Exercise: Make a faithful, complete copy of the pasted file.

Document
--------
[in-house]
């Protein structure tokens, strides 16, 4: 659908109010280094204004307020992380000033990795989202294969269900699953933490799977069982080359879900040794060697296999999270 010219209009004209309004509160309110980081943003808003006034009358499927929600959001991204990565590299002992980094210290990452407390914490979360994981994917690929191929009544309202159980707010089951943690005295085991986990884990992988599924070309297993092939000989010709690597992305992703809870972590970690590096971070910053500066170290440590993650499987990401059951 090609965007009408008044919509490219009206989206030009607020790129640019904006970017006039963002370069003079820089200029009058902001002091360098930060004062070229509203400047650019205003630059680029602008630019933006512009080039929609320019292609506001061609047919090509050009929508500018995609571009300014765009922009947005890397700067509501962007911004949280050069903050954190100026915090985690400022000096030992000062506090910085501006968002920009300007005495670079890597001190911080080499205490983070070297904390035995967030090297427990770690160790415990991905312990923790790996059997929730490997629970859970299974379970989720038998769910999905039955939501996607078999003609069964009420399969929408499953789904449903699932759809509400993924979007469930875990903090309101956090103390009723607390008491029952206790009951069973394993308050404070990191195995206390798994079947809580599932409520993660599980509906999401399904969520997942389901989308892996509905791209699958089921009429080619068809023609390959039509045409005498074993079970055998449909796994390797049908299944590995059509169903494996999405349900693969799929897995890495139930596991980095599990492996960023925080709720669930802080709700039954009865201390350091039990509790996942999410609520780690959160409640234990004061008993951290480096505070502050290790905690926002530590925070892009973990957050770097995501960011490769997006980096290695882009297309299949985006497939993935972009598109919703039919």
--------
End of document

[in-house]
């Protein structure tokens, strides 16, 4: 659908109010280094204004307020992380000033990795989202294969269900699953933490799977069982080359879900040794060697296999999270 010219209009004209309004509160309110980081943003808003006034009358499927929600959001991204990565590299002992980094210290990452407390914490979360994981994917690929191929009544309202159980707010089951943690005295085991986990884990992988599924070309297993092939000989010709690597992305992703809870972590970690590096971070910053500066170290440590993650499987990401059951 090609965007009408008044919509490219009206989206030009607020790129640019904006970017006039963002370069003079820089200029009058902001002091360098930060004062070229509203400047650019205003630059680029602008630019933006512009080039929609320019292609506001061609047919090509050009929508500018995609571009300014765009922009947005890397700067509501962007911004949280050069903050954190100026915090985690400022000096030992000062506090910085501006968002920009300007005495670079890597001190911080080499205490983070070297904390035995967030090297427990770690160790415990991905312990923790790996059997929730490997629970859970299974379970989720038998769910999905039955939501996607078999003609069964009420399969929408499953789904449903699932759809509400993924979007469930875990903090309101956090103390009723607390008491029952206790009951069973394993308050404070990191195995206390798994079947809580599932409520993660599980509906999401399904969520997942389901989308892996509905791209699958089921009429080619068809023609390959039509045409005498074993079970055998449909796994390797049908299944590995059509169903494996999405349900693969799929897995890495139930596991980095599990492996960023925080709720669930802080709700039954009865201390350091039990509790996942999410609520780690959160409640234990004061008993951290480096505070502050290790905690926002530590925070892009973990957050770097995501960011490769997006980096290695882009297309299949985006497939993935972009598109919703039919």